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I am trying to search how to pass parameters in a bash function, but what comes up is always how to pass parameter from the command line.

I would like to pass parameters within my script. I tried:

myBackupFunction("..", "...", "xx")


function myBackupFunction($directory, $options, $rootPassword) {
     ...
}

But the syntax is not correct, how to pass parameter to my function? Thanks!

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3 Answers 3

up vote 326 down vote accepted

There are two typical ways of declaring a function. I prefer the second approach.

function function_name {
   command...
} 

or

function_name () {
   command...
} 

To call a function with arguments:

function_name $arg1 $arg2

The function refers to passed arguments by their position (not by name), that is $1, $2, and so forth. $0 is the name of the script itself.

Example:

function_name () {
   echo "Parameter #1 is $1"
}

Also, you need to call your function after it is declared.

#!/bin/sh

foo 1  # this will fail because foo has not been declared yet.

foo() {
    echo "Parameter #1 is $1"
}

foo 2 # this will work.

Output:

./myScript.sh: line 2: foo: command not found
Parameter #1 is 2

Reference: Advanced Bash-Scripting Guide.

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2  
Thank you, it works, now I'm going to learn more from that guide. –  stivlo Jun 2 '11 at 9:26
1  
When I write function name(){} I get an error about the '('. But when I write name(){} it works. Any ideas? –  CMCDragonkai Nov 10 '13 at 18:33
    
You have forgotten the spaces, try function name() {}. Maybe with a 'enter' before {} –  lalo Nov 11 '13 at 14:09
    
I didn't know you could call bash functions without ()! –  Pineapple Under the Sea Nov 24 '13 at 10:00
2  
Good answer. My 2 cents: in shell constructs that reside in a file that is sourced (dotted) when needed, I prefer to use the function keyword and the (). My goal (in a file, not command line) is to increase clarity, not reduce the number of characters typed, viz, function myBackupFunction() compound-statement. –  Terry Gardner Nov 27 '13 at 17:25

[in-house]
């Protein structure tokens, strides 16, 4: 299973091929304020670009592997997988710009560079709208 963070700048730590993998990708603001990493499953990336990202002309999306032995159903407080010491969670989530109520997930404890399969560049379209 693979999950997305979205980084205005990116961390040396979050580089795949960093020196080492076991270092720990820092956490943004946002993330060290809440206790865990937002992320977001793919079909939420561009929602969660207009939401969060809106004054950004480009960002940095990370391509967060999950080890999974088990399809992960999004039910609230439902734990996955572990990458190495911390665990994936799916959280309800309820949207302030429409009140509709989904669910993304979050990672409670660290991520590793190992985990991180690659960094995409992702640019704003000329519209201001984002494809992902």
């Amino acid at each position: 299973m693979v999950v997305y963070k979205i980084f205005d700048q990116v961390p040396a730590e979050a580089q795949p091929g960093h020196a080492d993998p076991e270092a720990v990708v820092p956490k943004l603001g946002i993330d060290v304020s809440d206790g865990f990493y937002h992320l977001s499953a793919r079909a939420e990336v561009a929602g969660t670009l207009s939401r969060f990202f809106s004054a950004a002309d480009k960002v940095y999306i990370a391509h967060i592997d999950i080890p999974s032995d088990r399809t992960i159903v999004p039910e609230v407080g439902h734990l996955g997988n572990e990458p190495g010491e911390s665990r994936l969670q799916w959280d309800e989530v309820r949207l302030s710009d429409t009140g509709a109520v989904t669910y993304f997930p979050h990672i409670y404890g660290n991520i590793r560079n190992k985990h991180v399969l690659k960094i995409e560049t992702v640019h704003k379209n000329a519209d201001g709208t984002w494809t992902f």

Miss out the parens and commas:

 myBackupFunction ".." "..." "xx"

and the function should look like this:

function myBackupFunction() {
   # here $1 is the first parameter, $2 the second etc.
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Knowledge of high level programming languages (C/C++/Java/PHP/Python/Perl ...) would suggest to the layman that bash functions should work like they do in those other languages. Instead, bash functions work like shell commands and expect arguments to be passed to them in the same way one might pass an option to a shell command (ls -l). In effect, function arguments in bash are treated as positional parameters ($1, $2..$9, ${10}, ${11}, and so on). This is no surprise considering how getopts works. Parentheses are not required to call a function in bash.


(Note: I happen to be working on Open Solaris at the moment.)

# bash style declaration for all you PHP/JavaScript junkies. :-)
# $1 is the directory to archive
# $2 is the name of the tar and zipped file when all is done.
function backupWebRoot ()
{
    tar -cvf - $1 | zip -n .jpg:.gif:.png $2 - 2>> $errorlog && echo -e "\nTarball 
        created!\n"
}


# sh style declaration for the purist in you. ;-)
# $1 is the directory to archive
# $2 is the name of the tar and zipped file when all is done.
backupWebRoot ()
{
    tar -cvf - $1 | zip -n .jpg:.gif:.png $2 - 2>> $errorlog && echo -e "\nTarball 
        created!\n"
}


#In the actual shell script
#$0               $1            $2

backupWebRoot ~/public/www/ webSite.tar.zip
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